A Bandon Dunes visit tees up the perfect outdoor Oregon adventure.
- Written byMary Herne
So as not to be a “golf widow,” I reluctantly took up the sport. Thinking golf didn’t involve real fitness or athleticism, I didn’t take it too seriously. And those white bucks and plaid pants? Pu-lease!
Quickly I came to realize that golf has a number of good things going for it: long walks with friends in dramatically stunning locales; a smooth glass of Scotch at the end of the day; and, surprise, surprise, I discovered golf actually is an athletic sport.
That’s how I became a newly initiated golf enthusiast. Not over-the-top … but gently hooked. My husband, Dave, plotted to ramp up my enthusiasm for the game with a trip to the Oregon coast’s Bandon Dunes Golf Resort, the platinum standard for breathtaking links courses in the U.S.
We chose to make an Oregon road trip around our Bandon Dunes holiday, adding other scenic, gastronomic and cultural adventures to our vacation. Note to self: You don’t have to travel halfway around the world to have a great holiday with amazing scenery, great eats, exercise, the arts, fun shopping and new discoveries.
Days 1 & 2: PORTLAND
Natural beauty combined with an energetic arts, cultural, contemporary music and food scene has earned Portland its position as one of America’s most livable cities. And with no sales tax, there is much room for retail creativity.
Our short visit allowed us only to scratch the surface of what Portland has to offer … but we made the most of its reputation as a great foodie town! (Travel + Leisure ranked Portland’s food and bar scene as #5 in the nation last year, ahead of New York and LA.)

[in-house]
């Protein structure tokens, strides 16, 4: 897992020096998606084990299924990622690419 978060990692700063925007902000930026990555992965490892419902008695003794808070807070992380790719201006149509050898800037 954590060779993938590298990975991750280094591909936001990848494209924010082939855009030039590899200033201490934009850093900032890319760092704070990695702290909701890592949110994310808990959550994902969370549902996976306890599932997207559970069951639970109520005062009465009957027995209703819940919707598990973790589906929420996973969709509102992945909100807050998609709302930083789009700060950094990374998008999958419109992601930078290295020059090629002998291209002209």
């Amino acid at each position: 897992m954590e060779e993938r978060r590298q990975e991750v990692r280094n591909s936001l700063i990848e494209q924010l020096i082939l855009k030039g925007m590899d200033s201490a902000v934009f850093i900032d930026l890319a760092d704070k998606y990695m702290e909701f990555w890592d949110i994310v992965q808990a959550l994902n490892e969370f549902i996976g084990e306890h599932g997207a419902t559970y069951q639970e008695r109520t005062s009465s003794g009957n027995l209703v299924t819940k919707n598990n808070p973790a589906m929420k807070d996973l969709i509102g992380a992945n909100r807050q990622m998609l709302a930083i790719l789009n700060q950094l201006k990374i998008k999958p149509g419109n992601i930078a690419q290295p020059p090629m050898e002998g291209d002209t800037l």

Fresh off the plane from LA, we stopped at the Portland City Grill atop the U.S. Bancorp Tower for happy hour. With unrivaled views of the city and Cascade Mountains, this was the perfect spot to catch the sunset, whet our whistle and start our trip with cousins Perry and Robyn.
Portland may be known as “the city of roses,” but it might as well be called “the city of food carts.” Any respectable foodie will know this, but I was still living in the Dark Ages—so the thriving food cart scene of more than 500 variations—including Thai, Czech, Indian, Greek, Vietnamese, German, vegetarian, etc.—was all new to me.
Clustered in pods around the city, we sampled our way through some Korean and Cajun delectables for a refreshingly low-priced and satisfying dinner. These were chased with a sampling of Oregon’s celebrated craft beers. Who knew that Portland has the most breweries (52) than any other city in the world? (foodcartsportland.com)
No trip to Portland is worth its salt without a trip to Salt & Straw, Portland’s “farm-to-cone” organic ice cream shops with totally out-of-the box flavors. Grandma Malek’s Almond Brittle with Salted Chocolate Ganache put me over the moon, and I loved the boldness of Pear with Blue Cheese and Cinnamon Snickerdoodle. (2035 NE Alberta Street, saltandstraw.com)
Still lusting for distinctive Oregonian treats, we waddled over to the world-renowned Voodoo “The Magic is in the Hole” Doughnut, open 24-7. You have to be dedicated to brave that constant line around the block … but clearly Voodoo loyalists will sacrifice to chew those visually imaginative morsels with memorable names such as Old Dirty Bastard (chocolate frosting, Oreos and peanut butter), the popular Bacon Maple Bar and their namesake Voodoo Doll doughnut. (22 SW 3rd Avenue, voodoodoughnut.com)
And delivering on already high expectations, we made a mandatory stop at The Original Pancake House, not to be confused with any other pancake house. Sixty years old and still fresh, this house of scrumptious delights holds a cherished spot on the list of Oregon’s greatest culinary contributions. Nothing puts my husband in a great mood like their signature Dutch Baby specialty, which is big enough to swallow your children. (8601 SW 24th Avenue, originalpancakehouse.com)